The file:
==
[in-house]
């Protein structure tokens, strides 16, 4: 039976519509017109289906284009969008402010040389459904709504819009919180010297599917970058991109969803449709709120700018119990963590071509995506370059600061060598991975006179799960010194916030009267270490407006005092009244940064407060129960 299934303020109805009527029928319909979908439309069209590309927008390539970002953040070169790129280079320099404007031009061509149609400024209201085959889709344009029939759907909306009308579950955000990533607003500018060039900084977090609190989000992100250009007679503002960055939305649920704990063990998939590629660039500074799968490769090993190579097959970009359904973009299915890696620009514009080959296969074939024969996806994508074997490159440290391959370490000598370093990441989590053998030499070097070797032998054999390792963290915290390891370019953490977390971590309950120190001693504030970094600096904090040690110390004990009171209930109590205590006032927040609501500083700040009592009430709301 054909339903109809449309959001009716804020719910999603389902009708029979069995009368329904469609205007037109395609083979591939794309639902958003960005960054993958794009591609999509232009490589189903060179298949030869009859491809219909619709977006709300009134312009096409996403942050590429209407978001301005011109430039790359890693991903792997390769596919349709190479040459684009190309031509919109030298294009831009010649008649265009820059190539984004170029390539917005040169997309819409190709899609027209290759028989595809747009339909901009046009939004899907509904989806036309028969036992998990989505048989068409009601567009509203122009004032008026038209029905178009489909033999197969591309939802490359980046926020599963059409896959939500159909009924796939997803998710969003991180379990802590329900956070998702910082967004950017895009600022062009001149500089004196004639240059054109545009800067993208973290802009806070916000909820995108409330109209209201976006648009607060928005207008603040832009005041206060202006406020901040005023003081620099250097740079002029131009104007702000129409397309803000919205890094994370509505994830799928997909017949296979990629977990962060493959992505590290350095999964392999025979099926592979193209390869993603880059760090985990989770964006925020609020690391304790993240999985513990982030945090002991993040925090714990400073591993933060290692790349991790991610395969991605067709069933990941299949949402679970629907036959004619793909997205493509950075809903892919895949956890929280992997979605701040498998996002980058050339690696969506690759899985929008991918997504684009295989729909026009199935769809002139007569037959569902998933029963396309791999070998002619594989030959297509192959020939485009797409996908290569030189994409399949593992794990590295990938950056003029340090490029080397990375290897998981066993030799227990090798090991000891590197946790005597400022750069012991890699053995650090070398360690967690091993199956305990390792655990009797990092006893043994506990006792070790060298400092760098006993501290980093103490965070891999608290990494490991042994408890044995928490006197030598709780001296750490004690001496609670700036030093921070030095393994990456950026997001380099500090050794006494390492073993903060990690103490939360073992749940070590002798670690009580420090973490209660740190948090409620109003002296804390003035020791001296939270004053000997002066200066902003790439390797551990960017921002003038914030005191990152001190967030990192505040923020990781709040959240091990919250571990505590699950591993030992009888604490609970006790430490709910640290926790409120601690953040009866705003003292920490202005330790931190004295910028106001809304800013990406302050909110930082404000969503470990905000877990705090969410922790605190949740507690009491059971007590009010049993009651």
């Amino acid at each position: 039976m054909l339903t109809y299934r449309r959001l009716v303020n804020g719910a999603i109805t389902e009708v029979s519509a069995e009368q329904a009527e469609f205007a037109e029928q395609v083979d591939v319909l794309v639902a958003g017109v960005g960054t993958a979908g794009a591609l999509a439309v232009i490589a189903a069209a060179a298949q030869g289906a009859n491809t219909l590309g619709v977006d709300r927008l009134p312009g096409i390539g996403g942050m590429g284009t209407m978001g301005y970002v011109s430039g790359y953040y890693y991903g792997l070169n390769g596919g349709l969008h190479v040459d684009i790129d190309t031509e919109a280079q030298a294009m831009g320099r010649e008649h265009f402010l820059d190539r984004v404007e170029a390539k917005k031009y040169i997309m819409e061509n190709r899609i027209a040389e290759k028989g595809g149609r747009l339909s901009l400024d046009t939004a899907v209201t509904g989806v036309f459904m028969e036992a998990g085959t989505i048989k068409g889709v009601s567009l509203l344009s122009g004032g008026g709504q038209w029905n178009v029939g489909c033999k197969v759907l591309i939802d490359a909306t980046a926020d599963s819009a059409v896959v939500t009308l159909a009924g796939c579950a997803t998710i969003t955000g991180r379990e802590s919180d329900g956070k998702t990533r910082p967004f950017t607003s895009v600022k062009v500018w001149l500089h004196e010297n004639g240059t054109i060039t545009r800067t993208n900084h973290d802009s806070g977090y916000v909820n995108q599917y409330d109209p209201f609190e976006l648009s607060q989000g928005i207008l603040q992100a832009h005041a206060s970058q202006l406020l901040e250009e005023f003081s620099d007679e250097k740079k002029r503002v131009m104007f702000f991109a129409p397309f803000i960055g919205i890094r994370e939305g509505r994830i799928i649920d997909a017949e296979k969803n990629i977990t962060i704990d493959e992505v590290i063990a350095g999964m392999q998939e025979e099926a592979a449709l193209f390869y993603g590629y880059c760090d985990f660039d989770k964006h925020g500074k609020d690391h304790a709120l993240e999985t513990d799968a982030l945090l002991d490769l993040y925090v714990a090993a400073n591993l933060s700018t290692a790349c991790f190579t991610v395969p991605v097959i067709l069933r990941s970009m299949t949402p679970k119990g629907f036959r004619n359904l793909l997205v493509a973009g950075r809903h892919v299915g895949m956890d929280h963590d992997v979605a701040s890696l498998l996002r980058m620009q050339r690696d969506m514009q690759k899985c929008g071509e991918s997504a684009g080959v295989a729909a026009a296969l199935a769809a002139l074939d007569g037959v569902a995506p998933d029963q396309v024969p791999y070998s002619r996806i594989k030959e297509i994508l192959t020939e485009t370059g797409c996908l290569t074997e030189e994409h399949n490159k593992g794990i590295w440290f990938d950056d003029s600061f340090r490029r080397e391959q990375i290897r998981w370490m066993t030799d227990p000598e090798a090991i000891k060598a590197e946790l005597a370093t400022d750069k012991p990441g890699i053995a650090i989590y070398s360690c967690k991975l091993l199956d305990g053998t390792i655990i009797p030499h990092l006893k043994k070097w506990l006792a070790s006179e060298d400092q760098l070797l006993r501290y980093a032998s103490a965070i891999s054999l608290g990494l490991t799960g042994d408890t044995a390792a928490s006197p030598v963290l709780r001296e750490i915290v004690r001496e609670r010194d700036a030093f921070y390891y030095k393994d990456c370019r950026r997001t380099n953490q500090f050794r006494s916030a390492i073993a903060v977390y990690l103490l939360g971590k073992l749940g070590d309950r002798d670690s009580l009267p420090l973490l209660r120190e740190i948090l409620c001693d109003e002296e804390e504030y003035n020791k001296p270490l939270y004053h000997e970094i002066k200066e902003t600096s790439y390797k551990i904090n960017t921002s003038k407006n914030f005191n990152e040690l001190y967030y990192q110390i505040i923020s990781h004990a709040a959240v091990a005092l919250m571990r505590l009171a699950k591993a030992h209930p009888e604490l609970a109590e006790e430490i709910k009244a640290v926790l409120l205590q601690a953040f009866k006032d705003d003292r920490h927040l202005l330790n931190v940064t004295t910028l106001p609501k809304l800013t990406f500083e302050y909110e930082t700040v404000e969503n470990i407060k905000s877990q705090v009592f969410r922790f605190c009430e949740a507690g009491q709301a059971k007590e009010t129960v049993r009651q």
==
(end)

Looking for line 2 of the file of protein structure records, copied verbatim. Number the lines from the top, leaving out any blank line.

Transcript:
């Protein structure tokens, strides 16, 4: 039976519509017109289906284009969008402010040389459904709504819009919180010297599917970058991109969803449709709120700018119990963590071509995506370059600061060598991975006179799960010194916030009267270490407006005092009244940064407060129960 299934303020109805009527029928319909979908439309069209590309927008390539970002953040070169790129280079320099404007031009061509149609400024209201085959889709344009029939759907909306009308579950955000990533607003500018060039900084977090609190989000992100250009007679503002960055939305649920704990063990998939590629660039500074799968490769090993190579097959970009359904973009299915890696620009514009080959296969074939024969996806994508074997490159440290391959370490000598370093990441989590053998030499070097070797032998054999390792963290915290390891370019953490977390971590309950120190001693504030970094600096904090040690110390004990009171209930109590205590006032927040609501500083700040009592009430709301 054909339903109809449309959001009716804020719910999603389902009708029979069995009368329904469609205007037109395609083979591939794309639902958003960005960054993958794009591609999509232009490589189903060179298949030869009859491809219909619709977006709300009134312009096409996403942050590429209407978001301005011109430039790359890693991903792997390769596919349709190479040459684009190309031509919109030298294009831009010649008649265009820059190539984004170029390539917005040169997309819409190709899609027209290759028989595809747009339909901009046009939004899907509904989806036309028969036992998990989505048989068409009601567009509203122009004032008026038209029905178009489909033999197969591309939802490359980046926020599963059409896959939500159909009924796939997803998710969003991180379990802590329900956070998702910082967004950017895009600022062009001149500089004196004639240059054109545009800067993208973290802009806070916000909820995108409330109209209201976006648009607060928005207008603040832009005041206060202006406020901040005023003081620099250097740079002029131009104007702000129409397309803000919205890094994370509505994830799928997909017949296979990629977990962060493959992505590290350095999964392999025979099926592979193209390869993603880059760090985990989770964006925020609020690391304790993240999985513990982030945090002991993040925090714990400073591993933060290692790349991790991610395969991605067709069933990941299949949402679970629907036959004619793909997205493509950075809903892919895949956890929280992997979605701040498998996002980058050339690696969506690759899985929008991918997504684009295989729909026009199935769809002139007569037959569902998933029963396309791999070998002619594989030959297509192959020939485009797409996908290569030189994409399949593992794990590295990938950056003029340090490029080397990375290897998981066993030799227990090798090991000891590197946790005597400022750069012991890699053995650090070398360690967690091993199956305990390792655990009797990092006893043994506990006792070790060298400092760098006993501290980093103490965070891999608290990494490991042994408890044995928490006197030598709780001296750490004690001496609670700036030093921070030095393994990456950026997001380099500090050794006494390492073993903060990690103490939360073992749940070590002798670690009580420090973490209660740190948090409620109003002296804390003035020791001296939270004053000997002066200066902003790439390797551990960017921002003038914030005191990152001190967030990192505040923020990781709040959240091990919250571990505590699950591993030992009888604490609970006790430490709910640290926790409120601690953040009866705003003292920490202005330790931190004295910028106001809304800013990406302050909110930082404000969503470990905000877990705090969410922790605190949740507690009491059971007590009010049993009651």